clearly a huge need for the middle class and the masses
to have access to financial planners, but they have
trouble finding advisors," said Michael Kitces,
research director at Pinnacle Advisory Group in
Maryland, who writes a planning industry blog. "And
there are huge numbers of advisors who want to serve the
middle class but they canít get enough clients to make
42, understood the obstacles when she started out. But
she preferred that to running her small San Francisco
the rich become richer is not necessarily the most
satisfying thing," Davidson said. "Even if we
had a good quarter, no one ever said, ĎThank you. My
life is better because of you.í "
who graduated from the UCLA Anderson School of
Management in 1997, got the idea for the company after
doing informational seminars for friends. She realized
that even well-educated people were often clueless about
financial planners donít recommend specific
investments. Instead, they give personalized guidance
over the phone or in person, typically to any employee
on any subject, as often as needed. (Some employers sign
up only for annual seminars, though most pay for
unlimited financial coaching of workers over the phone.)
Finesse is paid by employers ó individuals canít
even hire the company directly. To eliminate conflicts
of interest, Davidsonís planners donít sell
financial products or get commissions.
objectivity appealed to the NFL Players Association,
which wanted advice for its members, often retired
players navigating post-career finances.
great to have a place where a player can have a second
set of eyes," said Dana Hammonds, the unionís
director of player affairs and development. "They
say, ĎIím going in to meet with my (financial)
advisor on Monday. What should I ask?í or ĎMy
statement doesnít look right. Can you help me?í
at other companies have sought advice for a variety of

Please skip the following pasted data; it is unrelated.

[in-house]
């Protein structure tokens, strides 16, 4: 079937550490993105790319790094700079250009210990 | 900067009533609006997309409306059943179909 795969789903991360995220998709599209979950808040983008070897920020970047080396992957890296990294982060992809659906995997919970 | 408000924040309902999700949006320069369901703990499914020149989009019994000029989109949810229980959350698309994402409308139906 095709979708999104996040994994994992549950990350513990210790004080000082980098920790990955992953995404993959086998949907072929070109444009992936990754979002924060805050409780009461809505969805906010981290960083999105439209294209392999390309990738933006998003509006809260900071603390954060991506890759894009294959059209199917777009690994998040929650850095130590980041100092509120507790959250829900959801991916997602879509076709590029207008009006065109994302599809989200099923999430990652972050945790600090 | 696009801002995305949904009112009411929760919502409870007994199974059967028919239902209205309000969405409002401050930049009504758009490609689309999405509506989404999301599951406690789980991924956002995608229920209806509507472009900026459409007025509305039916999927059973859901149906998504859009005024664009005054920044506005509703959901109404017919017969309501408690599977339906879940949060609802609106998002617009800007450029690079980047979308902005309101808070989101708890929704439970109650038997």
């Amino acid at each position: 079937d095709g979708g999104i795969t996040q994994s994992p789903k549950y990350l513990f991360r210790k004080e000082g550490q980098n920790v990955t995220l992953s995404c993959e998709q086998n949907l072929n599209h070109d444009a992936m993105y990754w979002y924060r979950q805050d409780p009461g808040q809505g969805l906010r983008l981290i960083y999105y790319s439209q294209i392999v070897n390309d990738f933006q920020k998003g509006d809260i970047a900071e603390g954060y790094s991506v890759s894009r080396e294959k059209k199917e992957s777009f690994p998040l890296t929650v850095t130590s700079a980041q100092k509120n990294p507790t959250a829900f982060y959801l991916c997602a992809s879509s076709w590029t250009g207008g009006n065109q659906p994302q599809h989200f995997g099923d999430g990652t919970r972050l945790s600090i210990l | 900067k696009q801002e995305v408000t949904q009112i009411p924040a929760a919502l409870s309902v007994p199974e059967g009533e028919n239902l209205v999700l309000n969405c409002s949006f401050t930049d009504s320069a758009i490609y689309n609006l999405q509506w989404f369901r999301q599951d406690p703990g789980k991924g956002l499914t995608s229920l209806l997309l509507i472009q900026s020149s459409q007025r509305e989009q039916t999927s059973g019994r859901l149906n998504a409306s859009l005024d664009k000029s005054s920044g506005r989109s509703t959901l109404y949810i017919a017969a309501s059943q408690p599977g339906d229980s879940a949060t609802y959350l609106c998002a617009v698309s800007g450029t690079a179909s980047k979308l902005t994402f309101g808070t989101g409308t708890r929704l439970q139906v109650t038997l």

her employer, Michelle Sirois got a planner to help her
through a divorce. She got guidance on budgeting,
mortgage issues and taxes to ensure that she could
maintain her house on a single income.
certainly could have researched it myself, but there are
only so many hours in the day," said Sirois, 43, an
actuarial consultant at Aetna, the insurance giant.
M.A. Mortenson, the construction firm, Jennifer Mukhtiar
attended workshops on estate planning and mid-career
financial needs. She immediately noticed the difference
from the boilerplate 401(k) presentations at past
in my career I remember the typical black-and-white
slides of ĎIf you invest $10,000 today, hereís how
much it will be worth at retirement,í " said
Mukhtiar, 47. "It was ĎOK, fill out this
paperwork and hereís how you sign up and itís up to
the biggest challenge, experts say, is convincing
employers that improving workersí finances improves
the bottom line.
as some companies have moved to assist workers, others
have gone the opposite way.
Inc., for example, now matches 401(k) contributions only
at the end of the year, rather than every pay period.
That saves the cost of making contributions to workers
who leave the company midyear.
hard part is getting enough companies to have faith that
this does benefit their employees and itís worth the
investment," Garrett said.
are recognizing that they have to provide support,"
she said. "The cost of not providing support, in
terms of the impact of financial stress on employees and
delayed retirement, can be a major cost."